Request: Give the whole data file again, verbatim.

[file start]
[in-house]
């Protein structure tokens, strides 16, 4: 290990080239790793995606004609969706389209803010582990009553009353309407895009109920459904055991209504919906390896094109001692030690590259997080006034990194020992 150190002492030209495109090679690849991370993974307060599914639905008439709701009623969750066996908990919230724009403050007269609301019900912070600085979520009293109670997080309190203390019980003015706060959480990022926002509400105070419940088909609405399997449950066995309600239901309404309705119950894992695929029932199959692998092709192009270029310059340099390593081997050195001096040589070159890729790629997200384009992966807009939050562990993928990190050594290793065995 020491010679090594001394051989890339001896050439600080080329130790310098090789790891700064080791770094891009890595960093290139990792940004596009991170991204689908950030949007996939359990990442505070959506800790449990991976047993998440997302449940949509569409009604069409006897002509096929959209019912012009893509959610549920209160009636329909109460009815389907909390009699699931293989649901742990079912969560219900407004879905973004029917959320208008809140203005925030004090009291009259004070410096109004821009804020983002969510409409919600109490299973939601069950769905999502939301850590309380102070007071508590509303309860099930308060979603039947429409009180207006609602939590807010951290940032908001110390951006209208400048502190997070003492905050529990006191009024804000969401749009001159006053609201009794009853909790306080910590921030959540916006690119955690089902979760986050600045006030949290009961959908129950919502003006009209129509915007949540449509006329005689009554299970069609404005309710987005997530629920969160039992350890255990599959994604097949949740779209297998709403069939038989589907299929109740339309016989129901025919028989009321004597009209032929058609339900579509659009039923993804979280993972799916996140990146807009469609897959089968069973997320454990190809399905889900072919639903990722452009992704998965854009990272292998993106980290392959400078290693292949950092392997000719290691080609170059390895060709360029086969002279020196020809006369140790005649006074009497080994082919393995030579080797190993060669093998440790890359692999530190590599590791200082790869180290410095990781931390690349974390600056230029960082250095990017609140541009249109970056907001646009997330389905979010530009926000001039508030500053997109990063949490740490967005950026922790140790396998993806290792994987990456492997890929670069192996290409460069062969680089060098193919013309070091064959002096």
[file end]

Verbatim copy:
[in-house]
């Protein structure tokens, strides 16, 4: 290990080239790793995606004609969706389209803010582990009553009353309407895009109920459904055991209504919906390896094109001692030690590259997080006034990194020992 150190002492030209495109090679690849991370993974307060599914639905008439709701009623969750066996908990919230724009403050007269609301019900912070600085979520009293109670997080309190203390019980003015706060959480990022926002509400105070419940088909609405399997449950066995309600239901309404309705119950894992695929029932199959692998092709192009270029310059340099390593081997050195001096040589070159890729790629997200384009992966807009939050562990993928990190050594290793065995 020491010679090594001394051989890339001896050439600080080329130790310098090789790891700064080791770094891009890595960093290139990792940004596009991170991204689908950030949007996939359990990442505070959506800790449990991976047993998440997302449940949509569409009604069409006897002509096929959209019912012009893509959610549920209160009636329909109460009815389907909390009699699931293989649901742990079912969560219900407004879905973004029917959320208008809140203005925030004090009291009259004070410096109004821009804020983002969510409409919600109490299973939601069950769905999502939301850590309380102070007071508590509303309860099930308060979603039947429409009180207006609602939590807010951290940032908001110390951006209208400048502190997070003492905050529990006191009024804000969401749009001159006053609201009794009853909790306080910590921030959540916006690119955690089902979760986050600045006030949290009961959908129950919502003006009209129509915007949540449509006329005689009554299970069609404005309710987005997530629920969160039992350890255990599959994604097949949740779209297998709403069939038989589907299929109740339309016989129901025919028989009321004597009209032929058609339900579509659009039923993804979280993972799916996140990146807009469609897959089968069973997320454990190809399905889900072919639903990722452009992704998965854009990272292998993106980290392959400078290693292949950092392997000719290691080609170059390895060709360029086969002279020196020809006369140790005649006074009497080994082919393995030579080797190993060669093998440790890359692999530190590599590791200082790869180290410095990781931390690349974390600056230029960082250095990017609140541009249109970056907001646009997330389905979010530009926000001039508030500053997109990063949490740490967005950026922790140790396998993806290792994987990456492997890929670069192996290409460069062969680089060098193919013309070091064959002096």